The RF 70-200mm also comes with a white lens hood. The hood is well constructed of plastic, and has a ribbed interior to prevent glare. It also has a sliding window to allow you to adjust polarizing filters without removing the hood. While I am a big proponent of lens hoods, I simply did not like this one. It is exceedingly large, with a broad diameter that makes putting it into a shoulder bag with the hood mounted nearly impossible. I very much wish the hood were slimmer, so that it hugged the body of the lens more closely, like Sigma and Tamron typically do with their lens hoods. As a result, I left the lens hood at home most of the time, only taking it with me when hiking, as my backpack has enough room to store the lens with the hood reversed.
A good replacement that is significantly more compact is Canon’s ES-83 hood, which was designed for the RF 50mm f/1.2L. That hood provides good shading coverage, mounts and locks securely to the RF 70-200mm f/2.8L, and locks in the reversed position as well. The ES-83 lacks the filter window of the included hood, but it is significantly slimmer, and when reversed stays tight to the lens body and only increases the diameter of the lens by a few millimeters. Click here to take a look at it on the RF 70-200mm. I think it’s a much better option for day-to-day use. This hood can be purchased for $40 at most camera stores.
One final note: a consequence of the compact design is that the RF 70-200mm f/2.8L’s rear element is very close to the lens mount. As such, it can’t take Canon’s RF teleconverters, which is a bit of a bummer for those looking for added reach.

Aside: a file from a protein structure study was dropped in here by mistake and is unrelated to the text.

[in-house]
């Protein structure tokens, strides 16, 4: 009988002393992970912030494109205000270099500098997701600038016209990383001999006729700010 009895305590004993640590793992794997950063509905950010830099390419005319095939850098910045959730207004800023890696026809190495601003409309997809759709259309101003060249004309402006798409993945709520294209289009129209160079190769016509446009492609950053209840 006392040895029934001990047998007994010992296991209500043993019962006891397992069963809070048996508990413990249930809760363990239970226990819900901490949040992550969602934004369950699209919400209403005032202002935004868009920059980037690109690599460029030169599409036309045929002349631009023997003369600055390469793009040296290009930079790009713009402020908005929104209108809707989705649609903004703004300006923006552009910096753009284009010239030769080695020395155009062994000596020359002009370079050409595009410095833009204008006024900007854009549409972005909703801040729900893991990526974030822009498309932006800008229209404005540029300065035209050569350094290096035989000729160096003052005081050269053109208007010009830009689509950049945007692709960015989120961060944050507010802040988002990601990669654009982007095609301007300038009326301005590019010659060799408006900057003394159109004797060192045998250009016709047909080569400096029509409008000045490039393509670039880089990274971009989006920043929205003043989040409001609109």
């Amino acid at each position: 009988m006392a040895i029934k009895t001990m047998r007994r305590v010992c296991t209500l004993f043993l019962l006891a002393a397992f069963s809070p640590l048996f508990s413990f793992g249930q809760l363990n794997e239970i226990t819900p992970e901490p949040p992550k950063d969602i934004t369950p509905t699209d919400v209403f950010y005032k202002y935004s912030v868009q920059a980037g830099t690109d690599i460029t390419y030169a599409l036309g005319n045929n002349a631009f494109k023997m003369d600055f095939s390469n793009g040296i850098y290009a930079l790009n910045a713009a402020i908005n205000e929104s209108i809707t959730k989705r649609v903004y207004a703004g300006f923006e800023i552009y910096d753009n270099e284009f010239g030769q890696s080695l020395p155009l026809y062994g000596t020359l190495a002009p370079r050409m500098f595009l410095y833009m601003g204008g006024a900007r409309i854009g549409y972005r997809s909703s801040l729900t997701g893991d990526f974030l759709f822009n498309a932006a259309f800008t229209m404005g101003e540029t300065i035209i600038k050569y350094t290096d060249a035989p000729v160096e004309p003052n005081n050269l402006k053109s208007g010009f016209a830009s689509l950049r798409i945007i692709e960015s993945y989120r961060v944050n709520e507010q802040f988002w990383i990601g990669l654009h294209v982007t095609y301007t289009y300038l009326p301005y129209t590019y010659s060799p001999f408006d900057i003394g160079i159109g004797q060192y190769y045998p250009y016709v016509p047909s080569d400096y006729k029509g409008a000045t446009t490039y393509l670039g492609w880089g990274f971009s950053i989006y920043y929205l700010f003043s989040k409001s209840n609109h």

The RF 70-200mm’s extending design also comes with a notable change in the level of focus breathing compared to the EF versions. I am writing a small section on this because when I first started looking at close-up shots from the RF 70-200mm, I was shocked to see just how much shorter at close focus the lens was than my EF 70-200mm f/4L IS. It seemed like at close focus that the RF 70-200mm was extremely short.
However, in looking into the field of view more closely, the difference is because the EF versions of the 70-200mm lenses exhibit extremely severe focus breathing, but actually increase focal length as you focus closer. As such, while both RF and EF 70-200mm lenses give a 200mm field of view at infinity, the EF versions breathe dramatically, such that the actual field of view is around 250mm at close focus. Meanwhile, the RF versions exhibit less focus breathing, but what breathing there is slightly shortens the focal length, and as such they appear to be quite a bit shorter than their EF brethren for close focus work. For video work, however, I would imagine the lower focus breathing of the RF version would be preferable.
Autofocus and Image Stabilization
The RF 70-200mm f/2.8L IS features Canon‘s new Nano USM focusing motor, and there are actually two of these linear motors inside the lens to ensure quick autofocus. I have to say the motors work, as the lens focuses very quickly and silently in both single shot and continuous autofocus. On my EOS R6, I also found the focus to be extremely accurate. Tracking moving subjects was effortless, and the lens maintained focus even at close range on a moving subject, something that is often a challenge for any lens.
The lens also features an optical image stabilizer, rated for 5 stops of shake reduction. When used with the Canon EOS R5 or R6, the lens becomes rated for a whopping 8 stops. Like most CIPA rated IS ratings, real world use doesn’t quite meet the rated 8 stops, but I did find I could consistently count on the lens to provide sharp shots at 1/10s at 200mm, and often down to around 1/4s at 200mm, which is around 6 stops of stabilization…an excellent result.